Moon of Alabama Brecht quote
May 24, 2011

Escalating The Stalemate

The nuts take another step to escalate their war on Libya:

Britain and France are to deploy attack helicopters against Libya in an attempt to break the military stalemate, particularly in the important coastal city of Misrata, security sources have told the Guardian.

Those helicopters will of course not change the stalemate. Nor will further massive bombing of Tripoli like it happened last night. But the "western" countries involved in this do not want a political solution. We can therefore expect further mission creap.

Soon the self imposed political pressure on those who committed themselves to take down Gaddahfi, and to steal the Libyan oil, will again increase and the only escalation left will be to commit real ground troops along those special forces already there.

Meanwhile the UNSC resolution for a "no-fly zone" is getting a slight reinterpretation:

[France's foreign minister] Juppé said the helicopters would not be used to deploy ground forces in Libya and that the decision to send them was fully in line with the UN security council resolution mandating attacks in Libya.

One wonders what those veto countries who did not vote for the resolution may think of this. This reinterpretation will likely make further UN resolutions in equivalent cases impossible. That, and the damage this does to NATO, may well be the only positives coming from this conflict.

Posted by b on May 24, 2011 at 8:18 UTC | Permalink

Comments

nothing surprising here...

inner city press:

With the UK now openly saying that it will join France in deploying and using attack helicopters in Libya, the silence of the UN which is supposed to receive notice of and even coordinate such action is striking.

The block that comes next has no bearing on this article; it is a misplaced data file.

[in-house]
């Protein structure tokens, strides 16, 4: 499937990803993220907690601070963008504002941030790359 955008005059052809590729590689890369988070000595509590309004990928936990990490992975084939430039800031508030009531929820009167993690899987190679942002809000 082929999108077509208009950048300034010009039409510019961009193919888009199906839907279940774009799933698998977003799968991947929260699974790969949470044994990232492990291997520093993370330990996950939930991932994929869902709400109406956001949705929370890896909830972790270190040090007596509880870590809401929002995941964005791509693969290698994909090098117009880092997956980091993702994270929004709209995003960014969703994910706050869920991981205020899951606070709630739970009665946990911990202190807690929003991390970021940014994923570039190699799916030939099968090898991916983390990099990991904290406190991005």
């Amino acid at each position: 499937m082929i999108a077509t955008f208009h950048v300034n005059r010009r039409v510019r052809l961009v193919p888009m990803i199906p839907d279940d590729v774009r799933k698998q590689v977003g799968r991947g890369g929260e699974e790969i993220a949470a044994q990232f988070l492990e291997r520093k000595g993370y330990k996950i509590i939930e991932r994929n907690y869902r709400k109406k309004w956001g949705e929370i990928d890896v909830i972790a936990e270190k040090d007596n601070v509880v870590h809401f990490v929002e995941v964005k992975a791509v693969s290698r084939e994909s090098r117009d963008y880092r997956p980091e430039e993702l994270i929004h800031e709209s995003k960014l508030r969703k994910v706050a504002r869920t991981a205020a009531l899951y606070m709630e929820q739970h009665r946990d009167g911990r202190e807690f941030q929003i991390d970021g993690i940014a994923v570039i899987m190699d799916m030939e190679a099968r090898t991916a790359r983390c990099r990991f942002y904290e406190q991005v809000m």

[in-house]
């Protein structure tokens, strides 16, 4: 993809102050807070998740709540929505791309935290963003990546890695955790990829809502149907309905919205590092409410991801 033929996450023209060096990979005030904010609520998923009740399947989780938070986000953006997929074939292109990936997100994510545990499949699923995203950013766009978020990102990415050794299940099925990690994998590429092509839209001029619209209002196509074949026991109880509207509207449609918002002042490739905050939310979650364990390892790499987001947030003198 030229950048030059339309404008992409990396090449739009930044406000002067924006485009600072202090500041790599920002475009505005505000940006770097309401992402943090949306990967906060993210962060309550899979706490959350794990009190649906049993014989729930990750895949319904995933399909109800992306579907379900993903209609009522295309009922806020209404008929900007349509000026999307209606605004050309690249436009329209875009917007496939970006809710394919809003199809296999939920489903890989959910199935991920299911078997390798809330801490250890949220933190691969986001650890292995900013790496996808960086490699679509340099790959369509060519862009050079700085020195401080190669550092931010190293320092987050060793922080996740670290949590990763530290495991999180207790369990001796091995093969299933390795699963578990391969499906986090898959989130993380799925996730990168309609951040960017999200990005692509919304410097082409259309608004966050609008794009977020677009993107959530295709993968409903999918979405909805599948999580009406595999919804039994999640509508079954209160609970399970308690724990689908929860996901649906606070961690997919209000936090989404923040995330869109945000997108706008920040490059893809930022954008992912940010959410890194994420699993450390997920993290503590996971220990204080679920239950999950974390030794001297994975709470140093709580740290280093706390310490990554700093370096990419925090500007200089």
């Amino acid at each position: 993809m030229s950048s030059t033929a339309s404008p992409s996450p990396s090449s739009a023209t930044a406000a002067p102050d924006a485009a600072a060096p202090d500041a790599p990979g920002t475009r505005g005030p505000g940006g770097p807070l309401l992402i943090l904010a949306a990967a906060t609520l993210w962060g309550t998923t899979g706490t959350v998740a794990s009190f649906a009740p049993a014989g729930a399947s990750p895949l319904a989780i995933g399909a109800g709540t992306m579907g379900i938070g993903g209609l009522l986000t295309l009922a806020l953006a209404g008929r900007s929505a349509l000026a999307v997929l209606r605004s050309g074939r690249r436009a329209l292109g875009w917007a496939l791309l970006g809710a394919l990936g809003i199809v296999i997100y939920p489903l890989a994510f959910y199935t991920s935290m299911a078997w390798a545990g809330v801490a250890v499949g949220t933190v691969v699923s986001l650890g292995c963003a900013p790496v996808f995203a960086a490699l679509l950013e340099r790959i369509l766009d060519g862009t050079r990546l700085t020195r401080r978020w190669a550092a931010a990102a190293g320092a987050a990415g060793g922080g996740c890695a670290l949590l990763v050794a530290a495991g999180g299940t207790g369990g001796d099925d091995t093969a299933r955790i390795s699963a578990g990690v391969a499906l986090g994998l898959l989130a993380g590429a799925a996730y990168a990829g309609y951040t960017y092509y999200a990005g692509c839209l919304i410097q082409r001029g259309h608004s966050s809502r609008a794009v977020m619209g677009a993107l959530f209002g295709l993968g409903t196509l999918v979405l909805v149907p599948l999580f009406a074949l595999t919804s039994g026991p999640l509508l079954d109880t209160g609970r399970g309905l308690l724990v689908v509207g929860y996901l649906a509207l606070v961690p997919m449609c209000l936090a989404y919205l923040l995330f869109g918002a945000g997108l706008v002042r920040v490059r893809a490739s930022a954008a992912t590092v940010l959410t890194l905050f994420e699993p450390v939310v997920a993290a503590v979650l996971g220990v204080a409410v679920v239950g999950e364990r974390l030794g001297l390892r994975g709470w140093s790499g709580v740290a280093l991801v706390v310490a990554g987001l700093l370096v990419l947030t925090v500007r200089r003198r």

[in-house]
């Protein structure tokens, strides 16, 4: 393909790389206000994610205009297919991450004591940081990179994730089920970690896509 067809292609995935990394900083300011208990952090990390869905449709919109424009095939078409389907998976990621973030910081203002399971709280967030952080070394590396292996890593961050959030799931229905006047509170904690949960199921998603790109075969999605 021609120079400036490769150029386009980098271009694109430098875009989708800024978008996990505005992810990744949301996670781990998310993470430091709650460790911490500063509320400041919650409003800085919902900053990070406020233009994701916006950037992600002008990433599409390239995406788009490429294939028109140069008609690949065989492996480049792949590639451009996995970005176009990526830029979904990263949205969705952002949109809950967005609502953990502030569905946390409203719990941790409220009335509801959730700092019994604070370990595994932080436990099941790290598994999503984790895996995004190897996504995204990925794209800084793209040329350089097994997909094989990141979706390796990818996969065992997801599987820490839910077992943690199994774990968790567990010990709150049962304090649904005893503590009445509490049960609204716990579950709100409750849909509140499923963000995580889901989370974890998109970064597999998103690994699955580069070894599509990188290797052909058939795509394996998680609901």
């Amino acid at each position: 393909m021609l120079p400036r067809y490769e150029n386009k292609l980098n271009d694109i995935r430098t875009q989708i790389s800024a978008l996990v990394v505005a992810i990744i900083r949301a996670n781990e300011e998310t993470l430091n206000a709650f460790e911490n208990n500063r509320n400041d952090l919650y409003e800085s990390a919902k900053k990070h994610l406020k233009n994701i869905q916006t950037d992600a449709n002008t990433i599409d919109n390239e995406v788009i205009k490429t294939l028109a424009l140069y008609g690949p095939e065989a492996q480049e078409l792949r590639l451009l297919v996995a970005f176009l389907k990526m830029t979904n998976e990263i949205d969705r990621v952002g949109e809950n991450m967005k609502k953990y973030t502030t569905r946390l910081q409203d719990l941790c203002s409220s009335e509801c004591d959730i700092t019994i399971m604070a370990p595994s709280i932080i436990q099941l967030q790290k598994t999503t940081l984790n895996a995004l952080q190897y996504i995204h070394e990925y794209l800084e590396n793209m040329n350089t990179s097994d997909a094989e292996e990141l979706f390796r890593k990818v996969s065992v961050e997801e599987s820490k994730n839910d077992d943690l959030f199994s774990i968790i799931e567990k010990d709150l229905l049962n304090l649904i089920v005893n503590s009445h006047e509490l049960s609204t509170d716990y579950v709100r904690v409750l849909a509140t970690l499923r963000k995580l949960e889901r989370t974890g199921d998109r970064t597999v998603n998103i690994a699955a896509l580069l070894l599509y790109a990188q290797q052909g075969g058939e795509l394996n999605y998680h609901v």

In UN Security Council resolution 1973, for legitimization's sake UN Secretary General Ban Ki-moon was to receive notice of and coordinate action to enforce the no fly zone and arms embargo.

While the spokesmen for Ban Ki-moon have since tried to claim Ban does not coordinate, on Monday his lead spokesman Martin Nesirky acknowledged the notification role, but said no notification of the helicopters had been received.

This remained the case ten hours later [and counting], even as the UK's William Hague said openly the helicopters would be used. So who is coordinating what?

Posted by: b real | May 24 2011 13:28 utc | 1

Just wait then for when the Sudan no-longer-civil-war for the border oil region starts one of this days. Or the increasing pressure over Syria with the now the fully under 'good' control UN and IAEA 'confirming' nuclear proliferation. Same for Iran. And what is happening in Pakistan? An incredible 'taliban' commando attack that destroys two maritime surveillance planes (P3C) in a base close to the India. Meanwhile Pakistan asks for China for direct protection by offering Gwadar as China's first Navy foreign port.

'Interesting' times ahead.

Posted by: ThePaper | May 24 2011 15:48 utc | 2

One wonders what those veto countries who did not vote for the resolution may think of this.

More fiat $$$(African, Arab, Asia), more one way trade with the USA (China, Asia), some give on the missile shield (Russia). Game set and match.Viola that was easy!

Posted by: hans | May 24 2011 16:31 utc | 3

Clinton: More NATO nations must join Libya mission

Speaking ahead of President Barack Obama's scheduled two-day visit to Britain, Clinton acknowledged that additional support would help put military pressure on Moammar Gadhafi's regime.